What Amazon Wants for Christmas: 100,000 Temps

It’s getting tougher for Amazon to meet holiday-season demand.
Photographer: David Paul Morris/Bloomberg

The day before Thanksgiving, Nam Paan dressed for his job interview in a black hooded sweatshirt and matching sweatpants. The 24-year-old walked into a hotel near the Seattle-Tacoma International Airport, and one hour and proof of ID later, he had a gig at an Amazon.com warehouse. The $12.35 an hour will help pay for his machining classes at a nearby technical college.

Paan is among the 100,000-plus people Amazon says it’s adding to its workforce during this holiday shopping season, roughly doubling its warehouse head count. Outposts such as the hotel serve as temporary recruiting centers for people willing to spend a few weeks a year moving items from shelves to boxes in grueling shifts. As Amazon’s overall business has grown—fourth-quarter revenue is expected to rise 23 percent this year, to $36 billion—so has its reliance on these feeder systems. The company used 80,000 seasonal workers last year, up from 70,000 in 2013 and 50,000 the year before.

Amazon’s demand for temps is starting to test the limits of the supply. That means more money for workers and the staffing agencies that technically employ many of them: Amazon is paying more than double what it paid for warehouse temps in 2012, wage data from researcher IbisWorld suggest, while its projected revenue is up 69 percent. Temps’ wages have outpaced inflation, increasing 2.6 percent a year in that time. IbisWorld says they’ll rise 3.4 percent a year for the next three years.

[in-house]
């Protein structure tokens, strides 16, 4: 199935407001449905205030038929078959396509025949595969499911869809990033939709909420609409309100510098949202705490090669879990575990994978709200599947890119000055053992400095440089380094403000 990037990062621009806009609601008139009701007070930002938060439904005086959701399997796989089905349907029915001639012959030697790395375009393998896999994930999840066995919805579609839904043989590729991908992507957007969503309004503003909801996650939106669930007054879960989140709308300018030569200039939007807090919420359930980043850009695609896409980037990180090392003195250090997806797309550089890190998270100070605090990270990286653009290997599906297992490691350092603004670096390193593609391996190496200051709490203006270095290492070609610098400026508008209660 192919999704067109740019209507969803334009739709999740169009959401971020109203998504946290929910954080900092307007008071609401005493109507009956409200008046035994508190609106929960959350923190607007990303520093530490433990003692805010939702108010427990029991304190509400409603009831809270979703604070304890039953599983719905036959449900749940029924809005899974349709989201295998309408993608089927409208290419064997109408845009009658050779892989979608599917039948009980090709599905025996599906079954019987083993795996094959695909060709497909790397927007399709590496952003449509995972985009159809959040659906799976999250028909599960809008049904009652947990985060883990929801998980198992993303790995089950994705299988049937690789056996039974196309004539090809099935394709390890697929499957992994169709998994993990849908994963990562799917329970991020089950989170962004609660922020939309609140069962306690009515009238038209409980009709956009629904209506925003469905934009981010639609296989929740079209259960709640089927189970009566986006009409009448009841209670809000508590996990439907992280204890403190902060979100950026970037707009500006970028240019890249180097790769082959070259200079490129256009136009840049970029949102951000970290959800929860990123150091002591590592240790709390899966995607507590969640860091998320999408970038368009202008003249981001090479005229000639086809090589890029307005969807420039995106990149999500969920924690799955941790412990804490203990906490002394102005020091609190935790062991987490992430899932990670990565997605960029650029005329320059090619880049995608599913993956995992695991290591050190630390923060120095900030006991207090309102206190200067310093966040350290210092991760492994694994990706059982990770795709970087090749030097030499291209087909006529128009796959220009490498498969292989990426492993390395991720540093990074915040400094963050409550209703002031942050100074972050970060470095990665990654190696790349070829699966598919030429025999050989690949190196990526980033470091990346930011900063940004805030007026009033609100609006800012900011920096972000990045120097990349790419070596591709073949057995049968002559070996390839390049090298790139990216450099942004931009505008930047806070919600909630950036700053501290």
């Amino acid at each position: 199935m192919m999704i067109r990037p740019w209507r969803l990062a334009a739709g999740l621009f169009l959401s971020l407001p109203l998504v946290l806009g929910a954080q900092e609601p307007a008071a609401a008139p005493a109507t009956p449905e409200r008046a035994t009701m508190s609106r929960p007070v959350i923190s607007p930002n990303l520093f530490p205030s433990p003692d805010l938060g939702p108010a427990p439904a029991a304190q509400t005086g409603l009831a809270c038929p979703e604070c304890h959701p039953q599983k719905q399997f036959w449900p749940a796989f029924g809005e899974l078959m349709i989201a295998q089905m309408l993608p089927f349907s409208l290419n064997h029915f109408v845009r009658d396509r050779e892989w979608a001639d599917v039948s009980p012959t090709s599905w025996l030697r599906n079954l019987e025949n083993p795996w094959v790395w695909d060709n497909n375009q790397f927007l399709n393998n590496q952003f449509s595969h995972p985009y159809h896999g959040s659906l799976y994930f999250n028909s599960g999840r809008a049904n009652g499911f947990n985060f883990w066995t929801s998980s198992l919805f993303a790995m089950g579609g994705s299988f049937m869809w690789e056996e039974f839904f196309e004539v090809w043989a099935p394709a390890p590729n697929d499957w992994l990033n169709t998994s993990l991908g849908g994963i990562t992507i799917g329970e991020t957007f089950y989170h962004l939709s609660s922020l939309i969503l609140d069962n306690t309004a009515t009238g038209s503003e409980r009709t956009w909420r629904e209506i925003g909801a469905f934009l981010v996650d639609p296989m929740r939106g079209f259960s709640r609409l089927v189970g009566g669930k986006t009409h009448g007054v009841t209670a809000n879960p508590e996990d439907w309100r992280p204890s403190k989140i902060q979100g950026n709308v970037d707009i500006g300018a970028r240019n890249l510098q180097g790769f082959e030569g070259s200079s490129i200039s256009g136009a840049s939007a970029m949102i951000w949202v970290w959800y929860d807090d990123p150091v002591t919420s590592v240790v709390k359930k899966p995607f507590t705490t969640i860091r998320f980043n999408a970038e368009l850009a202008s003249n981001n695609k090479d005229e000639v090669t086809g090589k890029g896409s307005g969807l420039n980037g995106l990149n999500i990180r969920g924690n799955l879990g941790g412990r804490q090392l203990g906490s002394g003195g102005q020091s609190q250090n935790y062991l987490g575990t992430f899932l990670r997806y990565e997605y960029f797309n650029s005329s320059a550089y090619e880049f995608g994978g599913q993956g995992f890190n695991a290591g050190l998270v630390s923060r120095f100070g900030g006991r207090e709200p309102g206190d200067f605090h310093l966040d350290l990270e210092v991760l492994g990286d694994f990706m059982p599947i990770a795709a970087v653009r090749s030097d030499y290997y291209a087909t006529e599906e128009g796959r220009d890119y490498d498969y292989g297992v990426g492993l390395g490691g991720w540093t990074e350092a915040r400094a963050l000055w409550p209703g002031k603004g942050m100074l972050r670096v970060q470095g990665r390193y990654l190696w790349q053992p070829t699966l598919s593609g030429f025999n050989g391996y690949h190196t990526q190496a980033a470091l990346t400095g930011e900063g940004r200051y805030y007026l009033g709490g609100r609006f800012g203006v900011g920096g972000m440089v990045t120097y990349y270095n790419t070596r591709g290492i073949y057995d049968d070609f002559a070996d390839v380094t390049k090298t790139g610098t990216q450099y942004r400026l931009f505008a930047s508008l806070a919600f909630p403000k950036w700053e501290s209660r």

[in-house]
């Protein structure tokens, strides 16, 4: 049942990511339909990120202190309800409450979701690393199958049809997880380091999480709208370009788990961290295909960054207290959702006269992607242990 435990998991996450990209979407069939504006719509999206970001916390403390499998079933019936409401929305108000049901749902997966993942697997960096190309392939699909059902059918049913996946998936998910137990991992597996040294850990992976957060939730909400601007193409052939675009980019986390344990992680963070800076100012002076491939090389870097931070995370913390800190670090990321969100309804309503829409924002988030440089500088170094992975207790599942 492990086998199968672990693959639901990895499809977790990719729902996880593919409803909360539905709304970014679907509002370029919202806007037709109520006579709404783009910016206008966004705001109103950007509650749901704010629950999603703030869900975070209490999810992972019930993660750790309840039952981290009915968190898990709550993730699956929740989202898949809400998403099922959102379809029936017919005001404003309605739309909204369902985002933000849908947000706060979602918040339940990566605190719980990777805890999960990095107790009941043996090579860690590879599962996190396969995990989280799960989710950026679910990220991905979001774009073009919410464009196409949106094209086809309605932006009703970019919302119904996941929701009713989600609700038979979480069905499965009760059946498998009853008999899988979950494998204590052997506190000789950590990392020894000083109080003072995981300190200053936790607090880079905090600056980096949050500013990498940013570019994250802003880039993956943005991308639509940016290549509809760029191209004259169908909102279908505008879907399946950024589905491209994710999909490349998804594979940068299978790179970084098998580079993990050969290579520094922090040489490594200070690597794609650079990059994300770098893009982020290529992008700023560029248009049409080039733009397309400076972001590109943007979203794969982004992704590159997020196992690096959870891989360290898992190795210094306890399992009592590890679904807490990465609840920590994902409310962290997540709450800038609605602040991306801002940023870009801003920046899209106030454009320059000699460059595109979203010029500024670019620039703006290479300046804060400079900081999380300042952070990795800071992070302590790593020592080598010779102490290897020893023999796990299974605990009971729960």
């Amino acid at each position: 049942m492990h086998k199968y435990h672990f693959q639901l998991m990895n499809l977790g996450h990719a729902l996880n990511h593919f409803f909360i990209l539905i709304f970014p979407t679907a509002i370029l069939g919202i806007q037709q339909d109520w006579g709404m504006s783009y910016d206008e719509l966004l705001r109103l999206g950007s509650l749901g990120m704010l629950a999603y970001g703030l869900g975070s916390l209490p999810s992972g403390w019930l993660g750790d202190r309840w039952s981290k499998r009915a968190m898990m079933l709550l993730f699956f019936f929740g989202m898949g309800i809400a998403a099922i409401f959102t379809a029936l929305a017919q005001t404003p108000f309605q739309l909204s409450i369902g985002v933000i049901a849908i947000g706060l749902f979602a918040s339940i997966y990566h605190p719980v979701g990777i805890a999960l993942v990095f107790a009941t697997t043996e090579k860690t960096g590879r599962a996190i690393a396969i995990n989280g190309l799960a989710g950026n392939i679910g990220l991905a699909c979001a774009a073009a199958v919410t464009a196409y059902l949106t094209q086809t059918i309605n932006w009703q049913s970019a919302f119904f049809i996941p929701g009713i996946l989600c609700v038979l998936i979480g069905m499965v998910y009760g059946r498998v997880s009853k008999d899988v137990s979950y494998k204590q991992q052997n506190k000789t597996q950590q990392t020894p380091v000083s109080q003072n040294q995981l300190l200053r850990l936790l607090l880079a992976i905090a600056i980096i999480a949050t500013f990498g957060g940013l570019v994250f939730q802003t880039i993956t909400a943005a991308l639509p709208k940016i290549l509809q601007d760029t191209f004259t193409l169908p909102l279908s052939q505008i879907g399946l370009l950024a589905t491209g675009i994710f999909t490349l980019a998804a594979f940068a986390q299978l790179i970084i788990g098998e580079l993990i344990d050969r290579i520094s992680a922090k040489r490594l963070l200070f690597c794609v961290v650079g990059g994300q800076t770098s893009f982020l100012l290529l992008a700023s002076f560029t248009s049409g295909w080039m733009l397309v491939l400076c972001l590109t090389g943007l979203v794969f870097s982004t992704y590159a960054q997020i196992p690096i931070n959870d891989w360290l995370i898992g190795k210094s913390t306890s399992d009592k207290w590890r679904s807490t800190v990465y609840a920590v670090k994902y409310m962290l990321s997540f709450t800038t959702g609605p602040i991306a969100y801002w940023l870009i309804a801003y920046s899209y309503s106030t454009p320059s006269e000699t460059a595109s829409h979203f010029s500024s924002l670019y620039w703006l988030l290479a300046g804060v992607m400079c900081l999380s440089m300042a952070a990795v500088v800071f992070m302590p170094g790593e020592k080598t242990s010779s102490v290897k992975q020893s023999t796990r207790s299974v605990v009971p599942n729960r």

Amazon will “just have to deal with higher pay rates, which can squeeze profit margins,” says Michelle Hovanetz, an IbisWorld analyst. Partly because of uncertain labor expenditures, the company’s projected range for its fourth-quarter profit is extremely broad, anywhere from $80 million to $1.3 billion, vs. $214 million last year. Amazon declined to comment.


The heavy lifting for recruiting falls to Amazon contractors such as Integrity Staffing Solutions, which hired Paan and supplies short-term labor for Amazon in at least 15 states. The temp agencies handle background checks, tax filings, and legal issues, including injuries and unemployment claims. “If Amazon is going to do this themselves, they would have to build an entire different infrastructure,” says Robert Capo Jr., a former manager for Integrity, based in Newark, Del.

SMX and Kelly Services also send Amazon thousands of seasonal workers each year, but Integrity got in earlier. The company, founded in 1997, landed its first contract with Amazon that year. “We did things others weren’t willing to do,” Chief Executive Officer Todd Bavol told a local radio station earlier this year. Financial details are scarce, but Bavol told the Philadelphia Business Journal in 2009 that the company’s annual revenue was $84 million and would be $300 million by 2014. Integrity declined to comment for this story.